FRIDAY, Nov. 4, 2011 (HealthDay News) -- A widely used breast cancer test may not be accurate in identifying a gene that is critical in determining which life-saving treatment a woman should get.
The Oncotype DX, marketed by Genomic Health, results in a number of false-negatives for the HER2 gene, according to a study published Oct. 18 in the Journal of Clinical Oncology.
Women who test positive for the gene typically receive the targeted therapy Herceptin (trastuzumab) along with other medications to reduce their chances of recurrence and death.
"Women could be getting the completely wrong treatment," said study lead author Dr. David J. Dabbs, a professor and chief of pathology at Magee-Womens Hospital of the University of Pittsburgh Medical Center.
But, according to Dr. Lori J. Goldstein, director of the Breast Evaluation Center at Fox Chase Cancer Center in Philadelphia, the Oncotype DX test, which actually measures 21 different genes, was not designed to test for HER2, nor is it intended as a substitute for two other widely used and accepted lab tests.
"None of us would request Oncotype for the sole purpose of getting HER2," she said. "We're usually ordering it for other reasons and, as part of that test, we get HER2."
Oncotype has been shown to be reliable in identifying estrogen receptor-positive and progesterone-positive tumors, she added.
The only two valid assays for HER2 are immunohistochemistry (IHC) and fluorescent in situ hybridization (FISH). Both are approved by the U.S. Food and Drug Administration (FDA).
Genomic's Oncotype employs reverse transcription polymerase chain reaction (RT-PCR) to check for HER2.
HER2 is overactive in 15 percent to 20 percent of breast cancers and usually signals more aggressive disease, according to background information in the study.
To test the accuracy of Oncotype DX in assessing HER2 status, the researchers compared results from all three tests for 843 patients who had had samples tested at three laboratories, one in Pittsburgh and two in Ohio.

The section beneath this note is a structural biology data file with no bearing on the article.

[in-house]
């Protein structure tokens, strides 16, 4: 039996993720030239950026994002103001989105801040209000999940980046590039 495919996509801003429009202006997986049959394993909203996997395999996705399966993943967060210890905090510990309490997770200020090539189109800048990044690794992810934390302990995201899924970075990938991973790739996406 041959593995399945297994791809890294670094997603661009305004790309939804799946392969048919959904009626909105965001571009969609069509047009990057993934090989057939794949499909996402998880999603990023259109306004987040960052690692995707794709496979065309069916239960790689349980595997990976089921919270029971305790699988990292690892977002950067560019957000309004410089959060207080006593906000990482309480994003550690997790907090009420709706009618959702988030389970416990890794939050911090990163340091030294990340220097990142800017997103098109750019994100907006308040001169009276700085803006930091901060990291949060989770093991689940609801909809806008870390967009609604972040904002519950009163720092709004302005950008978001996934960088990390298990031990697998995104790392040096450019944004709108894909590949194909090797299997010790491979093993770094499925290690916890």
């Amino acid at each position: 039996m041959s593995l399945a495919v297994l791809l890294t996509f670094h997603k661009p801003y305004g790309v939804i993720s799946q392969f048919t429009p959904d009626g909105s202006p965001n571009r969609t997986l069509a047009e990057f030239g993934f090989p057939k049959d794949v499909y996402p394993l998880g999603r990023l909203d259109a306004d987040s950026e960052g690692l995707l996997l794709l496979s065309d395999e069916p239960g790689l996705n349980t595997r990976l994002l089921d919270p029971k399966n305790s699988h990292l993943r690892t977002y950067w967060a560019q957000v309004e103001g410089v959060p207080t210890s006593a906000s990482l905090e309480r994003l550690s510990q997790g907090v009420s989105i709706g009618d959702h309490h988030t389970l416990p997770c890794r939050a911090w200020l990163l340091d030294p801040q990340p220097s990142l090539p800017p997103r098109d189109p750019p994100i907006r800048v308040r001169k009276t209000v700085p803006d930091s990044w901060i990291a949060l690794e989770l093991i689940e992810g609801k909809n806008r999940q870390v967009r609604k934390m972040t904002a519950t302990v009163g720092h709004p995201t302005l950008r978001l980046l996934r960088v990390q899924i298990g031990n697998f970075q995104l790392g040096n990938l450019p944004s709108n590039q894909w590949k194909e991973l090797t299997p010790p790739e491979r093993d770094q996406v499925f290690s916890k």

When results were negative with IHC and FISH, they were also generally negative with Oncotype.
But all 23 equivocal results as reported by IHC and FISH came out negative with Oncotype, the investigators found.
Only 28 percent of positive IHC and FISH results also came up positive with the Oncotype, while 33 percent came out as equivocal and 39 percent as negative.
"Anyone who has had this test performed needs to make sure that their hormone-receptor analyses were done by other FDA-approved methods and not rely upon this test alone," said Dabbs.
Overall, though, only a small proportion of tumors among the 843 women were HER2-positive, noted Goldstein, which could have biased the results.
And, in a statement provided to HealthDay, Genomic Health disagreed with the findings, proposing that the "conclusions appear to be one-sided" and require additional data.
The discordances between tests are "not uncommon" and because of those discrepancies the company began including RT-PCR measurement of HER2 in Oncotype "with the goal of providing added clarity in cases where HER2 results by IHC and FISH are uncertain or conflicting," according to the statement.
HER2 status "should be assessed in all patients by IHC and/or FISH," the company also stated.
A 2010 study funded by Genomic Health found that RT-PCR results actually did agree with FISH results.
The U.S. National Library of Medicine has more on breast cancer.
SOURCES: David J. Dabbs, M.D., professor and chief, pathology, Magee-Womens Hospital, University of Pittsburgh Medical Center; Lori J. Goldstein, M.D., director, Breast Evaluation Center, Fox Chase Cancer Center, Philadelphia; Oct. 11, 2011, statement, Genomic Health; Oct. 18, 2011, Journal of Clinical Oncology
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